Mayor Bauer, of Lynn, addressing a meeting of the Women’s Republican club at Cambridge, Mass., this week, said there were about 4,000 too many municipal employes in Boston and that he could discharge all of them without one being missed. “All city governments are ‘good fellow’ governments,” the mayor told his audience. “Public officials feel they have got to get jobs for their constituents and they don’t care whether there exists a job or not.”
The Bridgeport Telegram (Bridgeport, Connecticut) Jun 30, 1927
“THE NAKED TRUTH.”
“The Naked Truth” which is now showing at the Park theatre has caused considerable comment and discussion recently in Boston and Lynn, Mass. The Mayor of Boston, refused permission to present the film to Bostonians, and immediately upon taking this stand, Mayor Bauer of Lynn viewed the film and passed on it as a good and proper picture, bearing a message of beneficial value to the community and permitted the Lynn Auditorium to show the film for four weeks to record-breaking crowds. The film is featured by an all-star cast supported by Jack Mulhall and Helene Chadwick. This is the first showing of the film in this vicinity. “The Naked Truth” is to the point and calls a spade a spade.
The Bridgeport Telegram (Bridgeport, Connecticut) Nov 2, 1926
Image from Shorpy
DOGS MAY ROAM
LYNN, Mass., — Dec. 14. — (By The Associated Press.) — By proclamation of Mayor Bauer, dogs are assured the freedom of the streets if they do not make nuisances of themselves nor obstruct traffic like some political aspirants do. The more he sees of men, the more respect the mayor has for dogs. The proclamation was issued after state authorities urged that stray dogs be rounded up and killed because of the spread of rabies.
Ogden Standard Examiner (Ogden, Utah) Dec 14, 1927
Images of John P. McGloin from the Lynn Museum and Historical Society
Independent baseball will be played on the playgrounds at Lynn this summer with Mayor Fred Manning tossing out the first ball. Former Mayor Bauer stopped the games on the playgrounds when he was in office.
Fitchburg Sentinel (Fitchburg, Massachusetts) Jul 12, 1930
Mayor of Lynn
Ralph Sherman Bauer
Image from NOBLE Digital Heritage
The following biographical information (from Descendants of HANS MICHAEL BAUER, (BOWER)) tells of Mayor Bauer “pulling himself up by the bootstraps” and making a life for himself:
Notes for RALPH SHERMAN BOWER:
His father died when he was only seven years old. Even at that extremely early age he became the main support of a family consisting of his mother and three sisters, the youngest a nursing baby. The family then living in Philadelphia and it was there that Ralph S. Bauer began his career in the newspaper business. The result of his first day’s sales as a “newsie” was cents. From that time on, every dollar he has ever had has been made by his own business ability. During the first 15 years of his life, there was no kind of human poverty this family did not face, and through it all, held together as a family and received such education as could be obtained under such circumstances.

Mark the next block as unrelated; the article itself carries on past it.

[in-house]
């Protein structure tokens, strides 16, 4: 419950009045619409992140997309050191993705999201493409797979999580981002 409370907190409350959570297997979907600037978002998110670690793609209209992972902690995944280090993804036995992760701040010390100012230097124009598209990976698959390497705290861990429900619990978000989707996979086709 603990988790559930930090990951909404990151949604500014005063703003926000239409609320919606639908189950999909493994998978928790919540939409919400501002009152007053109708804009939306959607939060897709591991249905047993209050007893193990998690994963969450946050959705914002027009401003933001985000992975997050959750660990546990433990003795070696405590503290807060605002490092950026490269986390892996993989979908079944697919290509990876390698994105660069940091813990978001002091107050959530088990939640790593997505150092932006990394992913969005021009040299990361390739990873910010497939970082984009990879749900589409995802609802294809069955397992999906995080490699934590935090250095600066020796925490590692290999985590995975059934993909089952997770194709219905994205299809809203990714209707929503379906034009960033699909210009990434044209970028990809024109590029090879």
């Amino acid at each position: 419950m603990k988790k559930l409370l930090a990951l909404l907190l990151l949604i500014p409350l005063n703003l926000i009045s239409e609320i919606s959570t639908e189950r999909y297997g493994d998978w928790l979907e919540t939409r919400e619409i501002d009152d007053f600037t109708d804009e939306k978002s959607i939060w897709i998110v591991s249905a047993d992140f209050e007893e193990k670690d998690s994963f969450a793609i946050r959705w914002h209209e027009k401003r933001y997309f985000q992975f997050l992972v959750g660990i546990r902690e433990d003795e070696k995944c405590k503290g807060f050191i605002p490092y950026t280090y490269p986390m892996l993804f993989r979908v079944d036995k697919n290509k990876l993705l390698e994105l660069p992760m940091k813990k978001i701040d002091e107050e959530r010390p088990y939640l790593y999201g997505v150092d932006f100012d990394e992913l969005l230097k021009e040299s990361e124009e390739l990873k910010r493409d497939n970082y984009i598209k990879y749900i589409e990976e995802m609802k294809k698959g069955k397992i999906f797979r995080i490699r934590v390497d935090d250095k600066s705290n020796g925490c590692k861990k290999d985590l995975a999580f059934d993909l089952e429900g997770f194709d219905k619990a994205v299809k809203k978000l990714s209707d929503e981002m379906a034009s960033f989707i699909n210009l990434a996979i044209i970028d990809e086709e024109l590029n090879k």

When Ralph Bauer, yet in his teens, determined to exchange the environment of Philadelphia for cultured Boston, his [wealth] when he landed amounted to 27 cents. Many were the hours of loneliness that were his, with neither kith nor kin nearer than the PA metropolis. Many were the night he slept on a Boston Common bench with the star-studded blue dome of the heavens above, his only coverlet. Oft were dreams rudely disturbed by the smart blow of a patrolman’s night-stick on the thin soles of his tattered shoes. Always with warm appreciation will remained his memory of one of Boston’s guardians of the peace, who drew from him the tale of his struggles for existence. Never will he forget the warmth of the coat the officer tucked about his lusty body while he promised to rouse him from his slumbers in time to get his share of the profits from the early morning edition of the Herald. True to his word the officer awakened the sleeping lad and provided him with a good hot breakfast. If that man is still alive today Ralph Bauer would like to know his whereabouts, for he has never forgotten his kindness to a little lonely lad in a great city, far from his lived ones. He was graduated from the Boston Latin school and immediately thereafter obtained a position in the mailing department of the Boston Herald.
Football and Poetry combined….complete with boasting, betting and jail.
It was a most delightful day
For fine athletic fun,
When Woodruff’s team came here to play
Against a stronger one.
It grieved me when I saw them strive,
To break our strong defense,
Which proved their famous tandem “drive”
Of trifling consequence.
Their lame assaults removed my fears,
I knew we couldn’t fail,
But I was almost moved to tears
When Harmon went to jail.
The man had staked his little all
On Woodruff’s idle boast;
He saw his padded heroes fall,
He heard the rooters “roast.”
A melancholy seized him, then,
His pocketboot was slim
And much he feared his fellow men
Were bent on robbing him.
I laughed to see him so oppressed
From hoisting too much sail,
But, honestly, I felt distressed
When Harmon went to jail.
Here was a student of the law,
(A theme for kinder verse)
Who left his home beside the Kaw
With money in his purse,
By fickle fortune rudely slapped,
Caught in his own old net,
He had to either walk home strapped
Or get back what he bet.
Against a suit for its return
His friends could not prevail;
The midnight lamps had ceased to burn
When Harmon went to jail.
The Kansas football team has gone,
A sad, crest-fallen lot,
But Kleinhans still is taking on
And Woodruff, too, is hot.